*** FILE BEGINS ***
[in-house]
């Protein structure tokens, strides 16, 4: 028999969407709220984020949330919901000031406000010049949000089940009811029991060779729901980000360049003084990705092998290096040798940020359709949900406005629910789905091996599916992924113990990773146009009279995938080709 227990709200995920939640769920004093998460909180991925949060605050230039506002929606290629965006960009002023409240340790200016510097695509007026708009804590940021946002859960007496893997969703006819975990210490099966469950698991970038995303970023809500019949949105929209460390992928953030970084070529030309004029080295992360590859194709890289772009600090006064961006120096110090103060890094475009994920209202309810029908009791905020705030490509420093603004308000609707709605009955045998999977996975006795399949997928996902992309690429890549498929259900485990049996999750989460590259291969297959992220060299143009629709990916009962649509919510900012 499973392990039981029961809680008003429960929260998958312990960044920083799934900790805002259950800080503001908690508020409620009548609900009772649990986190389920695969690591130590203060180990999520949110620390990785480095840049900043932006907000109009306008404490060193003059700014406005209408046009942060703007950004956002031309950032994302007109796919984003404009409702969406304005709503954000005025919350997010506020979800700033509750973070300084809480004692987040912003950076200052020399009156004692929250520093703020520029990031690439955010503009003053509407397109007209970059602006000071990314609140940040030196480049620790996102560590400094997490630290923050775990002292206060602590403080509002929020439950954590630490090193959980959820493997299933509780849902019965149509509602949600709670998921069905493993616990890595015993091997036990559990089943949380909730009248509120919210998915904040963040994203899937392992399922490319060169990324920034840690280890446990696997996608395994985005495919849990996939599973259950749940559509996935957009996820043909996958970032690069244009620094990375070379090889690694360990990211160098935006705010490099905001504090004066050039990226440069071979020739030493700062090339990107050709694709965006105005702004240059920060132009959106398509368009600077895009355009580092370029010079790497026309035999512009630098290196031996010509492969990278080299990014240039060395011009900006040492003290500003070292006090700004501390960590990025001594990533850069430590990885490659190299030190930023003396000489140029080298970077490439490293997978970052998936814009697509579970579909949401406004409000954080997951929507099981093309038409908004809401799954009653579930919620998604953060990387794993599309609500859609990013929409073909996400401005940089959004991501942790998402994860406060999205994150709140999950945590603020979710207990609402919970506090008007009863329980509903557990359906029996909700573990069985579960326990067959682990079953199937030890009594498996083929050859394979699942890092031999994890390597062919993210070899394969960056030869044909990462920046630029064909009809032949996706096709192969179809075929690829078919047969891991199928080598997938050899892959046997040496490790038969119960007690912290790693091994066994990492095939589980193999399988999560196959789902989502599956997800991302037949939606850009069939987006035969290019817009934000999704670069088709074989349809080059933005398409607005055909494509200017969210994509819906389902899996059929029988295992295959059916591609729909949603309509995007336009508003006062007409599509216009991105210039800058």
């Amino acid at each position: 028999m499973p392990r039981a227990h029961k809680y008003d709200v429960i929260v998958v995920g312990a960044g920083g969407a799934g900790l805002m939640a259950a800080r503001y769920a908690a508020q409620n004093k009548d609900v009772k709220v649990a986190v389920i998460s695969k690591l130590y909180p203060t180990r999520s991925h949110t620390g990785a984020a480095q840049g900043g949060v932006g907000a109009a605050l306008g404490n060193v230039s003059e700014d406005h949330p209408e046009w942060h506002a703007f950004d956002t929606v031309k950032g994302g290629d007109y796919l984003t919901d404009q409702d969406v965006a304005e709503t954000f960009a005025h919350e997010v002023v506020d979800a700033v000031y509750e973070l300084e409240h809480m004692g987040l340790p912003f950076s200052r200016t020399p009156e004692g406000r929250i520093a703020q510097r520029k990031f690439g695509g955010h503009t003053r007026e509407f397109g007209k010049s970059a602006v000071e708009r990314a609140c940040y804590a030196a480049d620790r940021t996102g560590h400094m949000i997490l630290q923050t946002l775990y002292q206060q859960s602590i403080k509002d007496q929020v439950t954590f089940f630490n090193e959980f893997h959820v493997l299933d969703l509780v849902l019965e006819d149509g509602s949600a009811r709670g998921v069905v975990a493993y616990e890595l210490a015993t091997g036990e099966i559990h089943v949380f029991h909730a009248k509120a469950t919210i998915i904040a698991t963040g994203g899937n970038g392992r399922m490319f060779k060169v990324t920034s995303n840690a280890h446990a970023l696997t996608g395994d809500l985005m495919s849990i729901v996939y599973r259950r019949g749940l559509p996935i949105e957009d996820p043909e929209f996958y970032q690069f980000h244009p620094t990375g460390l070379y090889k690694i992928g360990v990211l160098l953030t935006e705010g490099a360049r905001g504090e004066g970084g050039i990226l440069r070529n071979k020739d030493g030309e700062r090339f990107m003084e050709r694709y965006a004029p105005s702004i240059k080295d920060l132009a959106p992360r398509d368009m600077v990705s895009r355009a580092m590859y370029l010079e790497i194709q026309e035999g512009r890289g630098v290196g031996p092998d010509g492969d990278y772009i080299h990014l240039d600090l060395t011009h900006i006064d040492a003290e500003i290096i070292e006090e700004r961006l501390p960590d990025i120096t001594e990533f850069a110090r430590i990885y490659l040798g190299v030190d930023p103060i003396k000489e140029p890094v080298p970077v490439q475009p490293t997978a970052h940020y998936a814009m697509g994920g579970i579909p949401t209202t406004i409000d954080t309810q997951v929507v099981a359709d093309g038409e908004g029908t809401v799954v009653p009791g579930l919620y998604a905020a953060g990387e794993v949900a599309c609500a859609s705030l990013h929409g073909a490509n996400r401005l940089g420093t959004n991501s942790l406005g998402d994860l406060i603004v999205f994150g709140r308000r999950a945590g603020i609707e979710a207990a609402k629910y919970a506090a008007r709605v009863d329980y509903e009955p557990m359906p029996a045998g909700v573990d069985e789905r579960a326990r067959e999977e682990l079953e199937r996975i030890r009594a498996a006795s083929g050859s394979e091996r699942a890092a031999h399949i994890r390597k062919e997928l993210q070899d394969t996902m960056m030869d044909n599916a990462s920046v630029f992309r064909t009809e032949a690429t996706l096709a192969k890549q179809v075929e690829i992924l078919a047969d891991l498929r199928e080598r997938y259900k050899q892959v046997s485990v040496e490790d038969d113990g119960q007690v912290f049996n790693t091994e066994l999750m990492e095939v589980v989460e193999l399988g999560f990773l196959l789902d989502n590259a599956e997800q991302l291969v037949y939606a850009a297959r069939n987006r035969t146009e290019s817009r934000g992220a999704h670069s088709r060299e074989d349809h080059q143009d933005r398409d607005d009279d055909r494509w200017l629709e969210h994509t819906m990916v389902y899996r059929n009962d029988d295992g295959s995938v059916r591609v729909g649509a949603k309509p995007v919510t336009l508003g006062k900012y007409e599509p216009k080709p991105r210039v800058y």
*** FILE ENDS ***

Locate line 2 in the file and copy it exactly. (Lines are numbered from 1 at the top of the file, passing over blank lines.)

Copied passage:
């Protein structure tokens, strides 16, 4: 028999969407709220984020949330919901000031406000010049949000089940009811029991060779729901980000360049003084990705092998290096040798940020359709949900406005629910789905091996599916992924113990990773146009009279995938080709 227990709200995920939640769920004093998460909180991925949060605050230039506002929606290629965006960009002023409240340790200016510097695509007026708009804590940021946002859960007496893997969703006819975990210490099966469950698991970038995303970023809500019949949105929209460390992928953030970084070529030309004029080295992360590859194709890289772009600090006064961006120096110090103060890094475009994920209202309810029908009791905020705030490509420093603004308000609707709605009955045998999977996975006795399949997928996902992309690429890549498929259900485990049996999750989460590259291969297959992220060299143009629709990916009962649509919510900012 499973392990039981029961809680008003429960929260998958312990960044920083799934900790805002259950800080503001908690508020409620009548609900009772649990986190389920695969690591130590203060180990999520949110620390990785480095840049900043932006907000109009306008404490060193003059700014406005209408046009942060703007950004956002031309950032994302007109796919984003404009409702969406304005709503954000005025919350997010506020979800700033509750973070300084809480004692987040912003950076200052020399009156004692929250520093703020520029990031690439955010503009003053509407397109007209970059602006000071990314609140940040030196480049620790996102560590400094997490630290923050775990002292206060602590403080509002929020439950954590630490090193959980959820493997299933509780849902019965149509509602949600709670998921069905493993616990890595015993091997036990559990089943949380909730009248509120919210998915904040963040994203899937392992399922490319060169990324920034840690280890446990696997996608395994985005495919849990996939599973259950749940559509996935957009996820043909996958970032690069244009620094990375070379090889690694360990990211160098935006705010490099905001504090004066050039990226440069071979020739030493700062090339990107050709694709965006105005702004240059920060132009959106398509368009600077895009355009580092370029010079790497026309035999512009630098290196031996010509492969990278080299990014240039060395011009900006040492003290500003070292006090700004501390960590990025001594990533850069430590990885490659190299030190930023003396000489140029080298970077490439490293997978970052998936814009697509579970579909949401406004409000954080997951929507099981093309038409908004809401799954009653579930919620998604953060990387794993599309609500859609990013929409073909996400401005940089959004991501942790998402994860406060999205994150709140999950945590603020979710207990609402919970506090008007009863329980509903557990359906029996909700573990069985579960326990067959682990079953199937030890009594498996083929050859394979699942890092031999994890390597062919993210070899394969960056030869044909990462920046630029064909009809032949996706096709192969179809075929690829078919047969891991199928080598997938050899892959046997040496490790038969119960007690912290790693091994066994990492095939589980193999399988999560196959789902989502599956997800991302037949939606850009069939987006035969290019817009934000999704670069088709074989349809080059933005398409607005055909494509200017969210994509819906389902899996059929029988295992295959059916591609729909949603309509995007336009508003006062007409599509216009991105210039800058």